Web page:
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Encyclopedia > Hall of Mirrors
For the room of this name there, see the item in the article Palace of Versailles.

In computer graphics, the hall of mirrors (HOM) effect is an effect in which a computer program attempts to draw an image of what is technically "nothing," and as a result of which, repeats whatever image is near to the null item, causing a shimmer or an endless repetition of an image, similar to the appearance of two mirrors reflecting each other, thus the name.


The concept of the hall of mirrors was first popularized by the computer game Doom, where individuals have the capacity to create their own maps for play in the game. Some of these maps were not correctly set up with all proper binary reference points. In some cases, spaces in the map were not marked as being part of the map space, and were thus "void" or "null" areas. As these areas were visible from the player's perspective, these void spaces would create "holes" where the map was not correctly marked. These holes caused a "shimmer" effect and would repeat or "mirror" whatever else appeared on the screen at the time.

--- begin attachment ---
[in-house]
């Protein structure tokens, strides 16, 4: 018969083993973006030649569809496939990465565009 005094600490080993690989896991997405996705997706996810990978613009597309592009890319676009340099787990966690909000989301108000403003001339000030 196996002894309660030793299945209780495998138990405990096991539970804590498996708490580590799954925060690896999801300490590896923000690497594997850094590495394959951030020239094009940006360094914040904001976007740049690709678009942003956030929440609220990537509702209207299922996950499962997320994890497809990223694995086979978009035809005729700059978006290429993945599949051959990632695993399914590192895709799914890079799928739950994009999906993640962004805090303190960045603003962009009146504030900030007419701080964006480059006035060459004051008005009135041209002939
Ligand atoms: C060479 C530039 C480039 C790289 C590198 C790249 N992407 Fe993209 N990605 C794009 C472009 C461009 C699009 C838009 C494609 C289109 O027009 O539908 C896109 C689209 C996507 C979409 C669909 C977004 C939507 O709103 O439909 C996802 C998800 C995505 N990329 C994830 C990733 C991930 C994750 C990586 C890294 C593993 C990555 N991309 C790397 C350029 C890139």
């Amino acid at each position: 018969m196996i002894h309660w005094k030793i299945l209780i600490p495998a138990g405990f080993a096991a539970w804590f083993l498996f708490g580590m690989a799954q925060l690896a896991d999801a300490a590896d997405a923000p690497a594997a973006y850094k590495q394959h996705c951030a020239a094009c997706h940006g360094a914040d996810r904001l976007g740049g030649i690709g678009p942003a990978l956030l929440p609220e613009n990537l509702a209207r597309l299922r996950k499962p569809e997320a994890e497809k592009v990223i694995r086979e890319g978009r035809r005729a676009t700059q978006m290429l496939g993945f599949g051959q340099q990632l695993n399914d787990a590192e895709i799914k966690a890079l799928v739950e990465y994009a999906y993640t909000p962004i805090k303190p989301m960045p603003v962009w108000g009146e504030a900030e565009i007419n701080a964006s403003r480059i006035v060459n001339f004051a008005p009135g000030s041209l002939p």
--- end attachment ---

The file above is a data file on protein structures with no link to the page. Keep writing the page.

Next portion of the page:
Results from FactBites:
 
Hall of Mirrors - definition of Hall of Mirrors in Encyclopedia (166 words)
Hall of Mirrors - definition of Hall of Mirrors in Encyclopedia
The concept of the hall of mirrors was first popularized by the computer game Doom, where individuals have the capacity to create their own maps for play in the game.
These holes caused a "shimmer" effect and would repeat or "mirror" whatever else appeared on the screen at the time.
  More results at FactBites »

 
 

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